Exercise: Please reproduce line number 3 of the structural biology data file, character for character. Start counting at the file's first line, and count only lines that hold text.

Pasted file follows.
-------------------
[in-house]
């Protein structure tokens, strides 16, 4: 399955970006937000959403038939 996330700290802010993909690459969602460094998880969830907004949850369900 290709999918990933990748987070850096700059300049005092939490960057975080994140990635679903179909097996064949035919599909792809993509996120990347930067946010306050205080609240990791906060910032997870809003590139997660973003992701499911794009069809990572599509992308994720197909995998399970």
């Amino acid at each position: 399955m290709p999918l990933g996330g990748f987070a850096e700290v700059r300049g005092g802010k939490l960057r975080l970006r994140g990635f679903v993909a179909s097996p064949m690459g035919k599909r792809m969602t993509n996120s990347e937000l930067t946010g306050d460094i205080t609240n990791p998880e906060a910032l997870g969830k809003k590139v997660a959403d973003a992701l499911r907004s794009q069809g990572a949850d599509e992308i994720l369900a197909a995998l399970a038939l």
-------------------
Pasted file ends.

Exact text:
């Amino acid at each position: 399955m290709p999918l990933g996330g990748f987070a850096e700290v700059r300049g005092g802010k939490l960057r975080l970006r994140g990635f679903v993909a179909s097996p064949m690459g035919k599909r792809m969602t993509n996120s990347e937000l930067t946010g306050d460094i205080t609240n990791p998880e906060a910032l997870g969830k809003k590139v997660a959403d973003a992701l499911r907004s794009q069809g990572a949850d599509e992308i994720l369900a197909a995998l399970a038939l």